One of my favorite things to do is travel. When that isn’t possible, I try to travel vicariously through the experiences of someone else. While working on the Reinier Beeuwkes III Family Collection this past year, I have had the chance to imagine myself voyaging all around the world. Here are some of my favorite adventures:
According to family legend, Captain Daniel LeBaron Goodwin (1767-1830) began his career as a sailor when he ran away from home at age 12. He spent the next thirty years sailing merchant vessels between New England, England, South America, and the West Indies. The collection has copies of ship manifests and customs papers from several of his voyages on the brig Ranger and the sloop Cato. The most eventful papers are those related to his 1804 voyage to Antigua. At some point during the routine trip from New England to Antigua, the Ranger was caught in a terrible storm and severely damaged. Upon making it to harbor in Antigua, the ship and its remaining cargo were seized by local authorities. As captain, it was Daniel’s responsibility to either reclaim the ship by proving that it was still seaworthy or recoup some of the cost for the ship’s owner. According to documents from legal authorities, dock and customs officials, and others, it was ultimately decided that the Ranger was no longer seaworthy. The cargo was sold, and the ship was taken apart.
In contrast to her ancestor’s disastrous voyage, the “grand tour” Katherine Farwell Clark describes in her travel journal was smooth sailing. In June of 1906, Katherine set out from Boston on a Leyland Lines steamer. Katherine, several of her classmates, and their instructor were headed to Europe, where they would tour England, the Netherlands, and France before returning to Boston in September. As a young woman on her first big adventure, Katherine was full of curiosity and excitement, and her journal entries made me feel like I was experiencing the adventure along with her. She writes about the voyage across the Atlantic, including descriptions of her fellow passengers and a Fourth of July celebration on board. Once she arrives in Europe, her entries contain obvious enthusiasm and appreciation for the culture, history, art, and people she was seeing. Katherine enjoyed sightseeing – Versailles in particular “was a gorgeous sight!” – and recorded all the places they went and things they saw, but it seems like her favorite part of the trip was watching and interacting with the local people. Her entries about going to markets and cafes, trying new foods, traveling through the countryside, and meeting locals are as engaging as her descriptions of seeing some of the top attractions in Europe.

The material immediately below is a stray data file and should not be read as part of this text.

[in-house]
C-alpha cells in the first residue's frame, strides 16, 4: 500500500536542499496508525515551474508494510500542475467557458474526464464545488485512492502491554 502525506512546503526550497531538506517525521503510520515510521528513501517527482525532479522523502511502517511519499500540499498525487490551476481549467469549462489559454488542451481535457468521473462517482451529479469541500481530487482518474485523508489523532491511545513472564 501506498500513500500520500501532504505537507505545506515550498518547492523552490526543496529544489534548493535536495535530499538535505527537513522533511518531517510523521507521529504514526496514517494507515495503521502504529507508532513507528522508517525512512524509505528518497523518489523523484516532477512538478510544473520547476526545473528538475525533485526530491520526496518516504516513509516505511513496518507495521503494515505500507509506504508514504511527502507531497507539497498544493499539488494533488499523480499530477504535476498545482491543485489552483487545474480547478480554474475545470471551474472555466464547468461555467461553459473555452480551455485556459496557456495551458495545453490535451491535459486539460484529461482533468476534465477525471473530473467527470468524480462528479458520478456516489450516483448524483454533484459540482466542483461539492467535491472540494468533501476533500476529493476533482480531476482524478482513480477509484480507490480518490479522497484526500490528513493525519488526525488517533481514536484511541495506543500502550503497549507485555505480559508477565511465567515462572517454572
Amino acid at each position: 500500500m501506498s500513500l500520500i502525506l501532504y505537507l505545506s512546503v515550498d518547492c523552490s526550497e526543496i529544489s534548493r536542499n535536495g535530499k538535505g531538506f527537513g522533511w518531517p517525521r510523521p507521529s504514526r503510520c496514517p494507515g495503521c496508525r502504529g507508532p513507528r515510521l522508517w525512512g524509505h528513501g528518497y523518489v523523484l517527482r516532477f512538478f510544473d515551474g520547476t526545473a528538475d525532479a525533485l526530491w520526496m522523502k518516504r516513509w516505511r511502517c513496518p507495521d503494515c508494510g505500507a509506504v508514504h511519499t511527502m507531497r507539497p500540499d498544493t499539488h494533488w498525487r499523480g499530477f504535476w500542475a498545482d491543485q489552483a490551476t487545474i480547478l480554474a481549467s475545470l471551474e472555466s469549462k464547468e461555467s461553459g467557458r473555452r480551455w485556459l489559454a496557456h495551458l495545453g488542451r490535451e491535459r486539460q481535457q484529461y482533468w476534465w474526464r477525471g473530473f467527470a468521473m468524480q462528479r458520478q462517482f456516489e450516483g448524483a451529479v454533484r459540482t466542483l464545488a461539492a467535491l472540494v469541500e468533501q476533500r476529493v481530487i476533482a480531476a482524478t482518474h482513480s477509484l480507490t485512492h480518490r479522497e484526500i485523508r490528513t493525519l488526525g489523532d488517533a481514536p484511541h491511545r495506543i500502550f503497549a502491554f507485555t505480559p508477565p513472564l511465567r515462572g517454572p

Where some people record their travels in journals, others prefer to use more visual methods. In April of 1933, Hannah LeBaron (Drury) Clark (1875-1949) went to Havana, Cuba. Hannah was an artist, and she used sketches and watercolors to capture her experiences on the cruise and in Havana. Through her art we can see sights like the Havana harbor, churches, city streets, and life aboard a ship. I have never been to Havana, but when I look at Hannah’s watercolors, I can almost hear the sounds of the city, feel the heat, and smell the salty sea air.
What kind of journeys did your ancestors have? Do you keep a record of your own travels?
6 thoughts on “Voyages abroad”
About two years ago I finally wrote a book about my trip to Europe in 1963 as an 18 year old. During the six weeks away, I became a more confident and open person. My slides came out beautifully in book form, and after more than 50 years, I was able to remember names, places, and the great list of first experiences that changed my life.
Delighted to see this post. I am just about to send off the almost final text and images of my book on my great aunt’s small sketch book (pencil images and text only) with commentary of her 1912 European tour with 3 other women. I am pleased to be able to insert mention of your Vita Brevis in the preface that reviews a variety of travel journals etc.
My great aunt, Mary May Freeman (Broughton) [1880-1958] set off from her hometown of Dighton, Kansas in 1909 on an 8,000 mile, month long journey to Alaska as a representative to the National Editorial Association’s annual convention. Twenty-nine year old Mary was a reporter for the Dighton Herald newspaper, covering the convention in Seattle and subsequent steamship journey up the Inland Passage to Port Graham on Cook’s Inlet and back. She filed her stories to the hometown newspaper. Accompanied on the 37 day trip by her older brother Elisha (a single woman wouldn’t have been allowed by her Quaker family to travel alone in 1909!) she captured images of several of the places she saw in photographs, which, along with her journal and copies of the newspaper stories she filed are among our treasured family possessions.
What sort of record would you suggest? I have two 3-ring binders with pictures and other pieces of paper from many trips in the U.S. and overseas. The pictures are described but no journal is involved. Your suggestions would be appreciated.
I am thankful to read your article about these early sea travels. I have been researching the Joannes/Lambdin families who seemed to take many journeys by ship to places like Havana, Honolulu and Europe. Sometimes the whole family went, but sometimes just the daughter. I hope someday I might find letters, sketches or journals that give more details about their travels.